The first problem I have is that this is, again, a product that is intended for human consumption, and we have some real concerns about the safety of the food in the first place. Second--and this is one that, as an Alaskan, where we have very strong fisheries, very healthy fisheries, I worry about what will happen if, in fact, there was escapement into the wild by these genetically engineered fish. You have a frankenfish that gets loose. They will tell you: They are going to be in pens, and we will make sure there is no escape. How can they make sure we are not going to see escapement? We have seen that, clearly, from the farm fish that mingle with the wild stock. We see the disease that can be transmitted. How is any of this good? Even though the genetically engineered fish supposedly is going to be kept in onshore pens, the possibility of escape is recognized, it is out there, and it exists.
Then you are going to have these genetically engineered fish that will breed year-round. They are also going to be eating year-round. They are going to be feeding year-round. What you can very possibly see is this competition with the wild stock. They will compete with one another for the food the species feeds on, and they will wreak havoc with the ecosystem. So you can introduce--granted, not intentionally--into the ecosystem that fish that just doesn't work with our wild stock. Unlike hatchery produced fish, genetically produced fish would reportedly be sterilized and their hormones altered. But many scientists believe that the FDA testing to confirm the agricultural safety and sterilization of these fish is deficient. We see this in the CRS report that has looked specifically to this issue.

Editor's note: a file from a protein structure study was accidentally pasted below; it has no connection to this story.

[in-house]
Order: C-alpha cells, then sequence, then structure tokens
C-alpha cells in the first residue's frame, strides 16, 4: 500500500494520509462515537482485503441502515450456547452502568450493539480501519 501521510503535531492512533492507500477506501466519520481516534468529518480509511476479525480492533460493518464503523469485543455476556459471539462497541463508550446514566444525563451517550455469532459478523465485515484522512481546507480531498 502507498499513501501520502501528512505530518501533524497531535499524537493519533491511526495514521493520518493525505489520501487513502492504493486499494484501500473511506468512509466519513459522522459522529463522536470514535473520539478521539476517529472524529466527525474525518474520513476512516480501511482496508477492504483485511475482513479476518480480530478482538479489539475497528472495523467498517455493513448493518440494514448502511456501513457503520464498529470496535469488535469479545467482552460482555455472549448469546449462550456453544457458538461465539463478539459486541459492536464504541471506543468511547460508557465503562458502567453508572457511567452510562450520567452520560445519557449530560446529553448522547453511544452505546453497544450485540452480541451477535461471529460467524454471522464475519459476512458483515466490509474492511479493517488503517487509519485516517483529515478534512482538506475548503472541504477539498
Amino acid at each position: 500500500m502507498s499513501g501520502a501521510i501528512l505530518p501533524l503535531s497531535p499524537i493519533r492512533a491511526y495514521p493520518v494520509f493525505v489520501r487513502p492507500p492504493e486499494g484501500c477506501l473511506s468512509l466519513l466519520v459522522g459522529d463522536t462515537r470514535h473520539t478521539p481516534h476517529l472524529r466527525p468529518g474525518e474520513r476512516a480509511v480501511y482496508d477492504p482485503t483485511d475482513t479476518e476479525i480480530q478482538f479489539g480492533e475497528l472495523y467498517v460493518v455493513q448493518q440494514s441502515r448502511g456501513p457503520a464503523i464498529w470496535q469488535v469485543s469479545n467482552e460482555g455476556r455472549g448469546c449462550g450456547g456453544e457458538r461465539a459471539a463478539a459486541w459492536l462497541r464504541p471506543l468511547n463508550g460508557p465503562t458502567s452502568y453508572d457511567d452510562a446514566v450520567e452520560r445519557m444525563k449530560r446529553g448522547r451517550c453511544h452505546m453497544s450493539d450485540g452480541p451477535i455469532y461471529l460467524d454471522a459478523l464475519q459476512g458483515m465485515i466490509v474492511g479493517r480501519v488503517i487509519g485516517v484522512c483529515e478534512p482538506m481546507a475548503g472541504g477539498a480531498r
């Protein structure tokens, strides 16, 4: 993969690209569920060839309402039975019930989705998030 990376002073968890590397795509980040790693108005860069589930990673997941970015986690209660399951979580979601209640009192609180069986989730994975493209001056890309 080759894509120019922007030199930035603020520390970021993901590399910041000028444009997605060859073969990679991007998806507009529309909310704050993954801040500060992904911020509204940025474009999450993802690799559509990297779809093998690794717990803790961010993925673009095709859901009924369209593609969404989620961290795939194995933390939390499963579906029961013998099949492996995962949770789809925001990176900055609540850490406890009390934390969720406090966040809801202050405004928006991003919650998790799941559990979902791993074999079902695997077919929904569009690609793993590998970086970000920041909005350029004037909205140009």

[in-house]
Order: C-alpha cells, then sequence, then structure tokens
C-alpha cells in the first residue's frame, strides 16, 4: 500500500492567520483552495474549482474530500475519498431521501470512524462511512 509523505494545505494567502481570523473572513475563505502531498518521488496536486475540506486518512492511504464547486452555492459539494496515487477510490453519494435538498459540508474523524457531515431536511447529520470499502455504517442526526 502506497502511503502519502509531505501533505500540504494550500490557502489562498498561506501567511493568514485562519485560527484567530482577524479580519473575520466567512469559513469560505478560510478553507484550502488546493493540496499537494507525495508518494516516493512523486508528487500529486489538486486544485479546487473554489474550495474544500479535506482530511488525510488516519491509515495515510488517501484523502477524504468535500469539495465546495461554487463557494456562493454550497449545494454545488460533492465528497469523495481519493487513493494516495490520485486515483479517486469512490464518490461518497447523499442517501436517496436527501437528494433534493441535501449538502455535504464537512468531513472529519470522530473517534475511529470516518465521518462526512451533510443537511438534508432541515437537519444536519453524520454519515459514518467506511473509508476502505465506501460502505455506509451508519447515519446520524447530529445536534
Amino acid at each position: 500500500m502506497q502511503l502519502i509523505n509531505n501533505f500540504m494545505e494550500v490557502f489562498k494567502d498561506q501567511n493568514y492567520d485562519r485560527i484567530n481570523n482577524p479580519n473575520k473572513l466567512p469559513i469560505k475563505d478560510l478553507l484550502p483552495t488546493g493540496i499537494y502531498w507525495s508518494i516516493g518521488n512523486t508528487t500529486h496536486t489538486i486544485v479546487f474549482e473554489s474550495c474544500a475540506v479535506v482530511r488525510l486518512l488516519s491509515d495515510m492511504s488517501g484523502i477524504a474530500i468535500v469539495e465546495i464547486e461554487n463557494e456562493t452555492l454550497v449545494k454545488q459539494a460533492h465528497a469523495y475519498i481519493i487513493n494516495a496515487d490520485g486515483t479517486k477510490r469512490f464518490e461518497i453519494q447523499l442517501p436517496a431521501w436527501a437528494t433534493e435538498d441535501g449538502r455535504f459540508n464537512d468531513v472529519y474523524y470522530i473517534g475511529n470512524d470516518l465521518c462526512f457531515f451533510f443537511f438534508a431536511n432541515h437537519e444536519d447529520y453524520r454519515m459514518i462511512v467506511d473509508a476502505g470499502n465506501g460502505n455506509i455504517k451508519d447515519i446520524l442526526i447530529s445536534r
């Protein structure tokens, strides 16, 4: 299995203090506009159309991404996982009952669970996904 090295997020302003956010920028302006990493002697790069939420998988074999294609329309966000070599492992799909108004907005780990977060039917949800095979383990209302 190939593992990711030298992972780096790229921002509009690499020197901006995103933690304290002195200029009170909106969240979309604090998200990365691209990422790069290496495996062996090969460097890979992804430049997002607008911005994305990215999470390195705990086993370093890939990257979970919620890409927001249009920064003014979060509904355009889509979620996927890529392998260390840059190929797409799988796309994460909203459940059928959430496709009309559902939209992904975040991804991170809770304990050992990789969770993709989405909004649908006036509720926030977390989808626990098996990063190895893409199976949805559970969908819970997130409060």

Unlike other agricultural products, if you have an escape of frankenfish, it would be to an uncontrolled marine environment, exposing valued ecosystems to associated risks. If you have a cow that has been genetically modified and that cow is on land and gets out of the pen, you have more ability to control that. You don't have the ability to control in a marine environment. It is just not possible. So what is happening is that we are putting at risk the health and safety of our wild stock. Unacceptable.
Third, many find the FDA process for approving an animal product intended for human consumption as it would a veterinary drug to be insufficient. It lacks the robustness and transparency one would expect for a product that would be treated as a substitute for fish that is currently on our dinner plates in this country today.
The CRS report which I just mentioned will be introduced for the Record. It is a report by CRS, dated June 7 of last year, titled ``Genetically Engineered Fish and Seafood: Environmental Concerns.''